Xin Lu's picture
Xin Lu

Hi Mrs. Casanova, I posted Amazon links to the games on this post.  Some of them are actually quite cheap on Amazon.  For example, Puerto Rico is $30 with free super saver now.

Guest's picture

Of these five, Agricola is probably the best for two players. Be aware, though, that it's got a fairly steep learning curve. Be willing to give it a few chances - don't give up after one shot at it.

Lynn Truong's picture

Thanks, Trent. I'm a little surprised at the $50 price tag, but I can't pass up a good board game. =)

 

Xin Lu's picture
Xin Lu

Agricola has a lot of pieces, and if you think about it it is actually cheaper than a new video game.  There  are quite a few decent board game stores in the LA area that my husband used to frequent.  This is one that he went to a lot during college:  http://www.gameempirepasadena.com/.  Right now he uses cardhaus.com a lot, but shipping + tax could add up. 

Another cool place to browse in the LA area is Frank and Sons:  http://www.fs-collectibles.com/ .  They don't have a huge amount of board game dealers, but we have gotten a good deal on Battlestar Galactica the boardgame there.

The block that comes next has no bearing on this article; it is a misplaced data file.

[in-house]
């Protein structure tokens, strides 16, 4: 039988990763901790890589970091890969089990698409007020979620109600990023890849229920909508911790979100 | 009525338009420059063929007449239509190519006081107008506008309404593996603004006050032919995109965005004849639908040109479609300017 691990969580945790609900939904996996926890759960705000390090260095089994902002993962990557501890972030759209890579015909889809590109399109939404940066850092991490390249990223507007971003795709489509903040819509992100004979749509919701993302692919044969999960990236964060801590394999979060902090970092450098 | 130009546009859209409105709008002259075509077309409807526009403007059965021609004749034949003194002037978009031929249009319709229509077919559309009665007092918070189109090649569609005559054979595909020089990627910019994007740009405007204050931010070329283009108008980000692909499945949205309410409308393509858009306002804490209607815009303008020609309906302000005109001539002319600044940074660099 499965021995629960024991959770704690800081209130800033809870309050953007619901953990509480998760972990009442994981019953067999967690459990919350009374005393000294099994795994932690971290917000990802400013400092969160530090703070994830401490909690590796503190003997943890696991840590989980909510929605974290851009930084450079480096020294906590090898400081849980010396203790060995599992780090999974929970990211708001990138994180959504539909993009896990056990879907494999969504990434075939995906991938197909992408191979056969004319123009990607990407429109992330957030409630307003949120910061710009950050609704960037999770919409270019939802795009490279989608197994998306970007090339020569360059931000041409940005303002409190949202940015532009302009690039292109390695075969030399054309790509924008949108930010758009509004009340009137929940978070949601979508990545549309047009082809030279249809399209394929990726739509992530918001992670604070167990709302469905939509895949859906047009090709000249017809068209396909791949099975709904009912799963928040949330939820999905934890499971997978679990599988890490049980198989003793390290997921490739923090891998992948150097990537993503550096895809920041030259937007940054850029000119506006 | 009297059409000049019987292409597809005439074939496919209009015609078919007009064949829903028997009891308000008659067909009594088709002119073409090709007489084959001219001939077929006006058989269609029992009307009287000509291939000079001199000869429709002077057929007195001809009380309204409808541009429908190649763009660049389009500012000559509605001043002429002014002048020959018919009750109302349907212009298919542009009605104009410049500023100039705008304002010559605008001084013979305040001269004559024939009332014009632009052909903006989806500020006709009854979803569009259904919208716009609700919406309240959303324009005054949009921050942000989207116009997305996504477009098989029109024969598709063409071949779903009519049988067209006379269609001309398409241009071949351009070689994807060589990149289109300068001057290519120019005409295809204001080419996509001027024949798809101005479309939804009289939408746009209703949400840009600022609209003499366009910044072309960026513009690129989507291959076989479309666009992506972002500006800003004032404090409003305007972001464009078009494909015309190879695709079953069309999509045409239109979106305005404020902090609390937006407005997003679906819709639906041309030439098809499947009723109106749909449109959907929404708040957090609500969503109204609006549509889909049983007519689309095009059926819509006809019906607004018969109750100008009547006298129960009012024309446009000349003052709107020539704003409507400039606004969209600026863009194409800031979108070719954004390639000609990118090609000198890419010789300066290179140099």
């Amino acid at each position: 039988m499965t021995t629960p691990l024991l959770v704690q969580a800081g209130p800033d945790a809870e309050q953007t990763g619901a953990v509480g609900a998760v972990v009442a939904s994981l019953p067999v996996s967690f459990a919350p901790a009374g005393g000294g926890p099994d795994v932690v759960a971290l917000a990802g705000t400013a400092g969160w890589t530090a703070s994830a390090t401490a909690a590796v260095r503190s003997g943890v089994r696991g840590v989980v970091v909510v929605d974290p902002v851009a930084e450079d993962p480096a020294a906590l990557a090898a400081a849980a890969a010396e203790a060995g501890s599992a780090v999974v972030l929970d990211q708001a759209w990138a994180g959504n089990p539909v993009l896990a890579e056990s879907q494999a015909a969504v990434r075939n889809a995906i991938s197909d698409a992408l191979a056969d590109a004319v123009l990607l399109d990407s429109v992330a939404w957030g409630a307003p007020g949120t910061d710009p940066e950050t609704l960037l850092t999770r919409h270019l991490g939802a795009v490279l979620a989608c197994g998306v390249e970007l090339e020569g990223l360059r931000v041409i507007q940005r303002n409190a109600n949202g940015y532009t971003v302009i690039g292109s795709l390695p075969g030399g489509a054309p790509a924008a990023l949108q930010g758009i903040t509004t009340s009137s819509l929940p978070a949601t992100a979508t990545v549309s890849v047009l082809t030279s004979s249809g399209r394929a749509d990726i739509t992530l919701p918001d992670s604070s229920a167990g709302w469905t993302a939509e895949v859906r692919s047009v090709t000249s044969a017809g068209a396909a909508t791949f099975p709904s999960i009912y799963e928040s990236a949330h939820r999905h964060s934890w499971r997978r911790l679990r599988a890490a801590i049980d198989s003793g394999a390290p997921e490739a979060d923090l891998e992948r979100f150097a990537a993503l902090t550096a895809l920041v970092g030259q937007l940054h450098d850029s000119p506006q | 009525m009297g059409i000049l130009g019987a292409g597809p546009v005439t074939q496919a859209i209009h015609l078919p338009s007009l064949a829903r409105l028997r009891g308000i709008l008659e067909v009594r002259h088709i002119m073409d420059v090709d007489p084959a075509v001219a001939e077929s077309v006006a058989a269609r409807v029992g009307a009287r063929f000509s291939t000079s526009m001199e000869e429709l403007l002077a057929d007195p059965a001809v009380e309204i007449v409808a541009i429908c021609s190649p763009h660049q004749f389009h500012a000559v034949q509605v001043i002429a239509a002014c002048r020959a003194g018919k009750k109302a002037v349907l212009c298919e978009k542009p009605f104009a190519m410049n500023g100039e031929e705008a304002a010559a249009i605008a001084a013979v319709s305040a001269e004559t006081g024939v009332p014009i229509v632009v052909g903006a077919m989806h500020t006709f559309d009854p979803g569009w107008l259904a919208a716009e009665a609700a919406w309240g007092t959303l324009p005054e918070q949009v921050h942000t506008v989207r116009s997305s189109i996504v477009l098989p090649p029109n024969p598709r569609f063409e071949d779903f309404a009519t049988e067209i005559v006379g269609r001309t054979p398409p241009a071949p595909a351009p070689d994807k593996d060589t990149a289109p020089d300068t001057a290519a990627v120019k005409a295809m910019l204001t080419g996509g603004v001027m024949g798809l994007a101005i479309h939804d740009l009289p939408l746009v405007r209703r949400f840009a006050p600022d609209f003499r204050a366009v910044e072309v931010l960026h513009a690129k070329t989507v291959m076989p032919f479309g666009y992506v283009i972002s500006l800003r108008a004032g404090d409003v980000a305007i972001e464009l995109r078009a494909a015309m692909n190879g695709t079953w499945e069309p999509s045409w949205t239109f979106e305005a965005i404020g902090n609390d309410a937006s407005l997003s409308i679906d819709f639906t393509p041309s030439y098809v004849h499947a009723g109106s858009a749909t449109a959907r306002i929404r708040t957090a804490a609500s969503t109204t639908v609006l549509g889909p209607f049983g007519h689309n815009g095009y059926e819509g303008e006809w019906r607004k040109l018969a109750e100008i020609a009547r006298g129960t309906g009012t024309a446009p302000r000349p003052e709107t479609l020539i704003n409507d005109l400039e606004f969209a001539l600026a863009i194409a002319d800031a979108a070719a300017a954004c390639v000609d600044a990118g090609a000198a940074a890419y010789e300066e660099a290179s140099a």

In the Bay Area we mostly go to Gator Games in San Mateo when they have 20% off sales, but even then Power Grid ended up being $38 because of high sales taxes. Power Grid is actually cheaper on Amazon right now.   Gator Games is a really cool little local shop, though, and the person in charge of their inventory  definitely has good taste in board games.   The hubby also has a 20% off discount at DJ Hobby in San Jose because he works for a game company and that's one of their work benefits. 

Xin Lu's picture
Xin Lu

Carcasonne is a tile placement game .  It is a lot of fun and extremely easy to learn .  Alhambra is also similar to Carcasonne.

Guest's picture
Gina

Lynn--What's great about Agricola is that it plays different as a 2-player game than when you play with 4, so it's very versatile. You may really enjoy it as a couple but it will still serve you well if you have other board gamers over.